I Went to Places Unknown

We’re back from what felt like a whirlwind trip of Italy. We traveled up and down the boot, from the Cinque Terre to Sicily and back up to Rome. We were on beaches and in cities, walked on sand and cobblestones. We attended a wedding with many other Americans and went to areas where we saw almost no other Americans.

This much travel is unusual for us. On prior trips, we’ve stayed longer in one place. We spent 10 days in Paris alone in 2003. Last year, we were in Florence for a week. But on this trip, we had just a few days in each place before we headed out to somewhere new.

rome

The positive of going to so many places is that you get a taste of many different places, and you don’t end up stuck somewhere you dislike. We had considered staying in Naples and I am so, so glad we stayed in Rome and went to Naples just for the day.

Since Italian food is deeply regional, traveling so much meant we ate a lot of different food.  We had focaccia and pesto in Liguria, cous cous in Trapani, pescespada (swordfish) in Palermo, margherita pizza in Naples, and simple, perfect pastas in Rome.

We again sought out Slow Food restaurants whenever possible, visiting Cantina Siciliana in Trapani, Da Sergio and  Dal Cavalier Gino in Rome, and Europeo in Naples.

The one constant in all regions we visited was gelato. In Sicily, it’s often served ‘con brioche’ (shown below). Yes, that’s two flavors of gelato tucked into what is essentially sweet bread roll. It’s a very intense ‘snack’.

In Rome, we stumbled on San Crispino (warning: website may tempt you to buy a flight directly to Rome) and we’ll never be the same again. San Crispino’s gelato is denser than the gelato I’d eaten before, and the flavors are completely authentic. Nocciola (hazelnut) is available in almost any shop, but San Crispino’s version tastes most like an actual hazelnut. And no other gelato shop offered a flavor studded with chunks of meringue and caramel.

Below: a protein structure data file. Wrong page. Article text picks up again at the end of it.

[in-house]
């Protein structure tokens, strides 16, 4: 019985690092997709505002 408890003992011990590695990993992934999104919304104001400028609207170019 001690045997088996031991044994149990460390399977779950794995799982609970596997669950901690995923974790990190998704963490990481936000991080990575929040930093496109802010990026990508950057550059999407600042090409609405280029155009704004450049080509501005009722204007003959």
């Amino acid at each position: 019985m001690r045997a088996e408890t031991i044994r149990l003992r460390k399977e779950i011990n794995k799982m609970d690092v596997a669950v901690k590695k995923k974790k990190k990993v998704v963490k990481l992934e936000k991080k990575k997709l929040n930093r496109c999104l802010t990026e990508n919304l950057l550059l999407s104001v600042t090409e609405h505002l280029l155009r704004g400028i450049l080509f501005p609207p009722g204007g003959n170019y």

gelatoconbrioche

We learned a lot from this trip. We know now that we ultimately prefer to travel at a slower pace and to spend more time in fewer places.  Nearly everywhere we went deserved more time and focus than we had available. There’s so much more I’d like to see in Sicily and we barely scratched the surface of Rome.

By staying in an apartment, at a hotel and in a bed-and-breakfast on this trip, we’ve learned that we’re happiest in an apartment. It means less help (there’s no concierge to make dinner reservations for you), but we love having a kitchen and getting to actually shop at the local food markets, rather than just observing. Our previous apartment rentals in Paris and Florence made us feel more like locals than tourists.

corniglia-harbor

I’ll post more about the places we visited, but overall, I’m happy to be back in California. This trip reminded me how much we have here in the Bay Area. Eating pasta in Rome made me better appreciate the menu at SPQR on Fillmore Street. The pizza at Europeo was pretty similar to the pies we get at Pizzeria Delfina. Our Ferry Building farmers market is so diverse that we recognized most of the produce at the local food markets we visited in Italy.

After the hazy, humid days of Italy, California’s startlingly bright skies and San Francisco’s lovely cool breezes feel just right.

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